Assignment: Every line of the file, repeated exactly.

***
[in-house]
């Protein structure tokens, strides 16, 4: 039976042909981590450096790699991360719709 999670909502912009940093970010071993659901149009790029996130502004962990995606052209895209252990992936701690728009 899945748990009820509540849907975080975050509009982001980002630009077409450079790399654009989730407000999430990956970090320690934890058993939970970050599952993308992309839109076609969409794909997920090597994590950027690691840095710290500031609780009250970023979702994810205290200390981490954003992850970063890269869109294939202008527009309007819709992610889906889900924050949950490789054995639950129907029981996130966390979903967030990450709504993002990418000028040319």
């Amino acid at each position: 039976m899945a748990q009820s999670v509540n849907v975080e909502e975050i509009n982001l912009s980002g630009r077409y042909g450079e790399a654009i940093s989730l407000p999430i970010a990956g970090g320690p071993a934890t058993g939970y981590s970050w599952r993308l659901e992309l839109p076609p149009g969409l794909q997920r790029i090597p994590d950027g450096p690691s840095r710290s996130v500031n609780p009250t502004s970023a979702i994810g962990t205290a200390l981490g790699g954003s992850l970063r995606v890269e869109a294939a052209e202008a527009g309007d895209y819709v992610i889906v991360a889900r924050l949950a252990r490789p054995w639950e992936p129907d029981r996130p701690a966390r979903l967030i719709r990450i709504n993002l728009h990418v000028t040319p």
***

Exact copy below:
[in-house]
């Protein structure tokens, strides 16, 4: 039976042909981590450096790699991360719709 999670909502912009940093970010071993659901149009790029996130502004962990995606052209895209252990992936701690728009 899945748990009820509540849907975080975050509009982001980002630009077409450079790399654009989730407000999430990956970090320690934890058993939970970050599952993308992309839109076609969409794909997920090597994590950027690691840095710290500031609780009250970023979702994810205290200390981490954003992850970063890269869109294939202008527009309007819709992610889906889900924050949950490789054995639950129907029981996130966390979903967030990450709504993002990418000028040319």
């Amino acid at each position: 039976m899945a748990q009820s999670v509540n849907v975080e909502e975050i509009n982001l912009s980002g630009r077409y042909g450079e790399a654009i940093s989730l407000p999430i970010a990956g970090g320690p071993a934890t058993g939970y981590s970050w599952r993308l659901e992309l839109p076609p149009g969409l794909q997920r790029i090597p994590d950027g450096p690691s840095r710290s996130v500031n609780p009250t502004s970023a979702i994810g962990t205290a200390l981490g790699g954003s992850l970063r995606v890269e869109a294939a052209e202008a527009g309007d895209y819709v992610i889906v991360a889900r924050l949950a252990r490789p054995w639950e992936p129907d029981r996130p701690a966390r979903l967030i719709r990450i709504n993002l728009h990418v000028t040319p």